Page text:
To a toddler: "No hitting." (calm firm voice) "I'll help you" Big hug or pick up and carry somewhere else.<br><br>
To child who won't stop hitting or is throwing a screaming tantrum and talking isn't helping: "I'll be right here to help you when you're feeling better." or "I don't like it when people scream at me. I can't talk with you while you're screaming. I'll talk with you as soon as you're not screaming." Stay close and available.<br><br><div style="margin:20px;margin-top:5px;">
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<div>Originally Posted by <strong>NoHiddenFees</strong></div>
<div style="font-style:italic;">he goes much further in stating that almost any means by which may may even express disapproval to your child has the potential to scar them for life. Granted, very young children can easily conflate approval and love and one should tread very carefully in those formative years. However, I suspect that <i>most children feeling securly grounded in a loving relationship will not, when a bit older, feel the foundations cracking should a parent express disapproval at a choice they made</i>. Children are going to sense it anyway and no matter how super-duper a parent you are, you are going to give off disapproval vibes. The difference is, it it spoken or unspoken? Are you being honest with your child? Isn't it important in a child's development to learn that they can do something they know you disapprove of and you'll still love them and support them? That's unconditional parenting to me. The key is whether or not you are using disapproval as a method of control (i.e. the child knows that, "I don't like the idea of...." really means "don't do that") or whether they still have the choice to do it. Disapproval shouldn't be a tool to set limits, if you are a family that sets limits and if a child interprets it that way, it's up to the parent to make it clear that they really do have a choice.</div>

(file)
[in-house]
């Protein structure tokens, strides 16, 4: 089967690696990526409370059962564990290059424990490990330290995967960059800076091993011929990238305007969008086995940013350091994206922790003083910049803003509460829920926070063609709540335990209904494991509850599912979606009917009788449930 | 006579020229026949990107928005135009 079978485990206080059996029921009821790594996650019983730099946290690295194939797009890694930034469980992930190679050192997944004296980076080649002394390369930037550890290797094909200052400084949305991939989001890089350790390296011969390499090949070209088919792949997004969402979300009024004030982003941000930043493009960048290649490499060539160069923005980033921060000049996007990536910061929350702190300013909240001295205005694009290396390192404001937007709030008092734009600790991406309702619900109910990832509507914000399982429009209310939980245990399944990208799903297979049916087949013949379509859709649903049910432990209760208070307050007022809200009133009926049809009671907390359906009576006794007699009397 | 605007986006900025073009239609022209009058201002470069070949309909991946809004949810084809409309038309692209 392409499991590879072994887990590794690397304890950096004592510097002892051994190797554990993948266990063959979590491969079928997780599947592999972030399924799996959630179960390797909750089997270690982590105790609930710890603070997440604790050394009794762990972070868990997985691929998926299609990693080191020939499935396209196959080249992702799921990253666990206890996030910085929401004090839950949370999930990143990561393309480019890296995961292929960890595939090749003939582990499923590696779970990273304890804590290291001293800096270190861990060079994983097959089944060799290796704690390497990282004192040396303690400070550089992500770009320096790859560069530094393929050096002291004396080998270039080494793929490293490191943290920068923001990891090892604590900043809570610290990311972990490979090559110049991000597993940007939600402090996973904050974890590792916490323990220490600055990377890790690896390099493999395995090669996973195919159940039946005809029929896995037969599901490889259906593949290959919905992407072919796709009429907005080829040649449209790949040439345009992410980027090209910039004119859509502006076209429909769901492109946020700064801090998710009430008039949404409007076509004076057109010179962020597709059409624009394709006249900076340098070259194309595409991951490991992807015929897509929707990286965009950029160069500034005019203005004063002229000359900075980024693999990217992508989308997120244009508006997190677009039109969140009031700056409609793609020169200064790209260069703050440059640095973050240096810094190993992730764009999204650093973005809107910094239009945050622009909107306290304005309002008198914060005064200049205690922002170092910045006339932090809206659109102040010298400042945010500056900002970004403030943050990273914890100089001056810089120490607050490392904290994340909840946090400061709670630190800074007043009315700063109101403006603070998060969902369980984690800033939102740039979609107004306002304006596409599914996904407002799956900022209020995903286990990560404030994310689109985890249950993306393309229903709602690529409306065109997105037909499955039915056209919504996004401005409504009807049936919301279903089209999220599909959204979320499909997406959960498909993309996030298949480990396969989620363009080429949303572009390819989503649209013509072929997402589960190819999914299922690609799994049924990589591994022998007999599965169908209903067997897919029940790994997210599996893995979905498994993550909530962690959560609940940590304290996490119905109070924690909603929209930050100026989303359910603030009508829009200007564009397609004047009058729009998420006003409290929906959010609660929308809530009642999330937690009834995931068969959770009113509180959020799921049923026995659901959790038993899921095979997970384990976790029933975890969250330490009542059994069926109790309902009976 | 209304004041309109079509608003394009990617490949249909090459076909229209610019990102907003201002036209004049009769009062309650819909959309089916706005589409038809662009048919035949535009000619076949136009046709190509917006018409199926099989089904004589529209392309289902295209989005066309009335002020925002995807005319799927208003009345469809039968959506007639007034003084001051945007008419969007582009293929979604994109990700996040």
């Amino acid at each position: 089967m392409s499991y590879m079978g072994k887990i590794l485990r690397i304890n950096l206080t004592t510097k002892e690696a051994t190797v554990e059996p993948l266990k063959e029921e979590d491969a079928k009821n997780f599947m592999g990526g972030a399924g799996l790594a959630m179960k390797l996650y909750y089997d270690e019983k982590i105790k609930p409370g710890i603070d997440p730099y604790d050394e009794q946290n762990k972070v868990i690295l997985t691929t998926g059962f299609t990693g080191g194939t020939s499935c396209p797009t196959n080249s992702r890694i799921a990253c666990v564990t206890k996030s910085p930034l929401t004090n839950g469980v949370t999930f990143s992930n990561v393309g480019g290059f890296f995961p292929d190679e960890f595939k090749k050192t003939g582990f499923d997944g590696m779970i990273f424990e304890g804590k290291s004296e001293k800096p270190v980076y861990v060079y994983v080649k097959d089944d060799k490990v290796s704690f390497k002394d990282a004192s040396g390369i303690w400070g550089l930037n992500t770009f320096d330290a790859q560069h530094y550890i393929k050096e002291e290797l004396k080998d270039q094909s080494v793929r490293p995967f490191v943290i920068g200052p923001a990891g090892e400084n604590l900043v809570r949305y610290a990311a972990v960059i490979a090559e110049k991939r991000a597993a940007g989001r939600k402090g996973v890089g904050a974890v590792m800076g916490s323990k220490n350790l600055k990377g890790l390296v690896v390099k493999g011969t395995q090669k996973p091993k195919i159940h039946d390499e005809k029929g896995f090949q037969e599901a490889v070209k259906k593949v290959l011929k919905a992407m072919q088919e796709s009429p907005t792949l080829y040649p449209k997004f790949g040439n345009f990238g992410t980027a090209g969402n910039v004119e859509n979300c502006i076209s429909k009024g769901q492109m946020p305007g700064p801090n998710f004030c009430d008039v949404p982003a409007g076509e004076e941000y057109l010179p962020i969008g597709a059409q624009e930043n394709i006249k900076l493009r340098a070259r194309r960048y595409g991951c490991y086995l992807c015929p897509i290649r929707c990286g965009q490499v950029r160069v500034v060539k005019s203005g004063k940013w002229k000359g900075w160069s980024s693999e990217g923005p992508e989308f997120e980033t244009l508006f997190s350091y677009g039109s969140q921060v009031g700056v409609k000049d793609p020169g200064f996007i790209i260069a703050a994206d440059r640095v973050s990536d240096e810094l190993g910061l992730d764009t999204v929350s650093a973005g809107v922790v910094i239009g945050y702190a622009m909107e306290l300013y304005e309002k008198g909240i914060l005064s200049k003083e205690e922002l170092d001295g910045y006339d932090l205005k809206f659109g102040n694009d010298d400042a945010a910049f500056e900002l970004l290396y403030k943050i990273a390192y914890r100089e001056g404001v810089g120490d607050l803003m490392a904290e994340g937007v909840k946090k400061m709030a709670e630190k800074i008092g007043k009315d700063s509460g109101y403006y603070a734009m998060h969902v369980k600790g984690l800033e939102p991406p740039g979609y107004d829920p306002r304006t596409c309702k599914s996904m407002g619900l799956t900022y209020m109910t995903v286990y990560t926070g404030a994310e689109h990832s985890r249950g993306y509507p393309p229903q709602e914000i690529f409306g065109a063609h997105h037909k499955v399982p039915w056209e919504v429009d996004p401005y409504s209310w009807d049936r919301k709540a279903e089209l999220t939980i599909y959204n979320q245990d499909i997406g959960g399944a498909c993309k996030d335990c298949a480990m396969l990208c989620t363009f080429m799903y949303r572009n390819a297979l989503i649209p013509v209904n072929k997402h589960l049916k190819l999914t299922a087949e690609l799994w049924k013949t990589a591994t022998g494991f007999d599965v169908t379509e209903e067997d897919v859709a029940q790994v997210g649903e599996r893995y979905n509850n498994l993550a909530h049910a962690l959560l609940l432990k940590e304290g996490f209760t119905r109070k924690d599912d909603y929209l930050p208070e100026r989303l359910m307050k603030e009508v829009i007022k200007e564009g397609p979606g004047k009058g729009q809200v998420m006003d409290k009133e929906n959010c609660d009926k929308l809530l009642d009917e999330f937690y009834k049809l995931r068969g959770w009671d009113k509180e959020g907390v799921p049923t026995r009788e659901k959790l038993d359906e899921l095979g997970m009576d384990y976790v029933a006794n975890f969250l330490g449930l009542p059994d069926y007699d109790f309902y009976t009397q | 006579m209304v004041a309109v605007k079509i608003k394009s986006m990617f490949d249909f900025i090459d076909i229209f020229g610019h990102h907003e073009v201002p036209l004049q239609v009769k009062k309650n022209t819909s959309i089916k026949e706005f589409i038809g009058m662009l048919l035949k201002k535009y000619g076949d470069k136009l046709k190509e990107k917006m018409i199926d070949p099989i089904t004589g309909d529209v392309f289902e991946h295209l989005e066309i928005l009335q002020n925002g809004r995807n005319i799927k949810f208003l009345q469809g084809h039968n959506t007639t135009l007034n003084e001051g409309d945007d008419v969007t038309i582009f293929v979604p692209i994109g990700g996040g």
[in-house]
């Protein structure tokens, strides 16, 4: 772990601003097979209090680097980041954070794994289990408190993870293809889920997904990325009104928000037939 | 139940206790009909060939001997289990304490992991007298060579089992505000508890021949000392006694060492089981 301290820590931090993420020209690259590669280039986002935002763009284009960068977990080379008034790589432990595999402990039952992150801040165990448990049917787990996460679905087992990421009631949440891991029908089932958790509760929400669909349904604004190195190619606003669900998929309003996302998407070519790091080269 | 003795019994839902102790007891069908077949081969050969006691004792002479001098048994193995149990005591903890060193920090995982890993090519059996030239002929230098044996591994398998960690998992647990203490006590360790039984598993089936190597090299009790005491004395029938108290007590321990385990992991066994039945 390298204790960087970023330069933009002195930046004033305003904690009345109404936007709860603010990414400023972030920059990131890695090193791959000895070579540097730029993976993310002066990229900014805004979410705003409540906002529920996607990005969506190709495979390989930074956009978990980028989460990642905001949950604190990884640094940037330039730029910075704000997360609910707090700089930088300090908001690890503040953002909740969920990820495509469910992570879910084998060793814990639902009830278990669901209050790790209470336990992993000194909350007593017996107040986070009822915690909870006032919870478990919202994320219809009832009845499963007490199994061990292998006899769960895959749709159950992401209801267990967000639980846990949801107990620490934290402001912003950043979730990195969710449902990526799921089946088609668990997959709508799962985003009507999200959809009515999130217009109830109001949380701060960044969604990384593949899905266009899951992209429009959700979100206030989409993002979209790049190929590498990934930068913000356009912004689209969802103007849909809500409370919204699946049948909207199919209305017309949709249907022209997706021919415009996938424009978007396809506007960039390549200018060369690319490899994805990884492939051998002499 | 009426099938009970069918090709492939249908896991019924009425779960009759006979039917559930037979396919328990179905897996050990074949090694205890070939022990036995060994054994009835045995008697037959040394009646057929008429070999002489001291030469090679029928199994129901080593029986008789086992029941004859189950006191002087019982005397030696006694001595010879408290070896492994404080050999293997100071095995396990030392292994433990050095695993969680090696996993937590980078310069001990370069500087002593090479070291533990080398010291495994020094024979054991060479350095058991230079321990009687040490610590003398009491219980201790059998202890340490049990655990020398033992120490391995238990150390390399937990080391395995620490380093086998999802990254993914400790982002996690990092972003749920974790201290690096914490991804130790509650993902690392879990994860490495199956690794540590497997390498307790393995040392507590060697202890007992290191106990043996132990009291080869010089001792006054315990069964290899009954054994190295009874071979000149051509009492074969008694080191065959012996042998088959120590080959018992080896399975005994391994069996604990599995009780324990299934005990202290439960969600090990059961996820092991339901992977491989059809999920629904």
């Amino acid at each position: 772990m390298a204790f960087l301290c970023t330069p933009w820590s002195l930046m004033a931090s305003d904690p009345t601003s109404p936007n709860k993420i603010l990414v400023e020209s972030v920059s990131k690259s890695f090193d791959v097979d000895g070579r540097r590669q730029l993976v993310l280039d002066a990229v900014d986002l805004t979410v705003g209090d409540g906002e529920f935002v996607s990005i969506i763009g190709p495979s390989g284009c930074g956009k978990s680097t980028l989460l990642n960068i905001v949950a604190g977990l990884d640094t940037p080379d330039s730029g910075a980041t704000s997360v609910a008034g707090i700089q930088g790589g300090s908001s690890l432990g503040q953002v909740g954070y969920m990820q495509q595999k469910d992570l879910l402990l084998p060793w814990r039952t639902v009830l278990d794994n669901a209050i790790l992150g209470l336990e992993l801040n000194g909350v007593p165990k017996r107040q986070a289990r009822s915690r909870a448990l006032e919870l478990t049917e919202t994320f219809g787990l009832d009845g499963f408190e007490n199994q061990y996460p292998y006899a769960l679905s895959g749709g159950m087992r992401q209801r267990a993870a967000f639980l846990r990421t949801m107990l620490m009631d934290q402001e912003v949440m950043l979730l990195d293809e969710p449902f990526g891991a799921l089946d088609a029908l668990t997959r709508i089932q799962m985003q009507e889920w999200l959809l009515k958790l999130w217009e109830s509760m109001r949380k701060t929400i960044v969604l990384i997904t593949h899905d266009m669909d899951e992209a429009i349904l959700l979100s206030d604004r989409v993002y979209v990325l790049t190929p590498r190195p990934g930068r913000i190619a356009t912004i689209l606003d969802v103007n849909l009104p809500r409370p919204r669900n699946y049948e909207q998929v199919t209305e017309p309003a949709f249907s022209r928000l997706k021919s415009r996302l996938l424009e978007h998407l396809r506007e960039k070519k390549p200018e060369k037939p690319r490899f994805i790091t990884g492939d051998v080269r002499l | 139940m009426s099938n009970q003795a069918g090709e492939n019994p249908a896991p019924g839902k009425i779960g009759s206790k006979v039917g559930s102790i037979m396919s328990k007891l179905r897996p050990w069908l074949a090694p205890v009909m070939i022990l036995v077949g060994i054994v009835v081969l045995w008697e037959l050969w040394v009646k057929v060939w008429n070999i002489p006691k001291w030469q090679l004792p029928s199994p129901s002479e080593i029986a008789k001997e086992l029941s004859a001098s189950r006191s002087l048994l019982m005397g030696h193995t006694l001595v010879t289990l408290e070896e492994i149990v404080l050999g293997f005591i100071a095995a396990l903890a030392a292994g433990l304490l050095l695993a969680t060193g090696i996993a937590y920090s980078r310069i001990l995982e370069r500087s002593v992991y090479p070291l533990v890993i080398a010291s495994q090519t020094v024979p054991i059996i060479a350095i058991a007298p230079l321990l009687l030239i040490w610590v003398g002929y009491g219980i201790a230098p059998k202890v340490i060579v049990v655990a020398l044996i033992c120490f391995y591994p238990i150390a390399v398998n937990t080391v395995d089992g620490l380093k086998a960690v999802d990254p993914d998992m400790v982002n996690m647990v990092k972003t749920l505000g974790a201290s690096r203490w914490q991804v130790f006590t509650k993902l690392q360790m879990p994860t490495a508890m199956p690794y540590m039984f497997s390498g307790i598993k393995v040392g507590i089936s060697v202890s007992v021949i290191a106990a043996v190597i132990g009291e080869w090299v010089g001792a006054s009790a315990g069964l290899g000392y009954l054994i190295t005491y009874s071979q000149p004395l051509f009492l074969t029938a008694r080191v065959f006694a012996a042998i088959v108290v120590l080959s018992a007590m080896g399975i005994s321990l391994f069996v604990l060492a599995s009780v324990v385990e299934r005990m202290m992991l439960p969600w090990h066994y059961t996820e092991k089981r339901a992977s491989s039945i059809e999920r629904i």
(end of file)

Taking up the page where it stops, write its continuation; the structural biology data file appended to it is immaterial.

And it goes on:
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A bit late, but want to add that Kohn argues that time-out IS love withdrawal. He links its emergence to a study on birds (or some other critter) that talked about "time out from positive reinforcement." In the case of applying this to children, it is not so much a case of not being able to continue playing, though this too is often involved, but the most important thing that the child is being deprived of is pleasant, loving interactions with the parent. Thus the message: if you act in this way, you are not worthy of my love. I will shun you if you don't do as I say.<br><br>
So... children who do not feel this as love withdrawal are not feeling it for what it is. I would think that most children want the possibility of positive interaction with their parent(s) to be open at all times and would be upset by having this shut off when the parent was otherwise accessible (i.e. not out of the house). Perhaps some are more concerned about boredom or lost play time, but I find it hard to believe that any attached (or poorly attached for that matter) child would not be bothered by the fact that (e.g.) though she is nearby, mom is currently and deliberately out of bounds for a hug, some comforting words, or whatever. So, while the prevailing sentiment might have been "OMGOSH this is SO boring!!!" I find it hard to believe that it would not also overlap with sentiments (even fleeting ones) of being rejected or upset or downright angry about the fact that one wants to talk (or whatever) with mom now but she has deemed herself off limits.
 

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<div>Originally Posted by <strong>luv my 2 sweeties</strong></div>
<div style="font-style:italic;">How do we communicate the difference between disapproval of the *person* (damaging) and disapproval of the *action* (normal and unavoidable)?</div>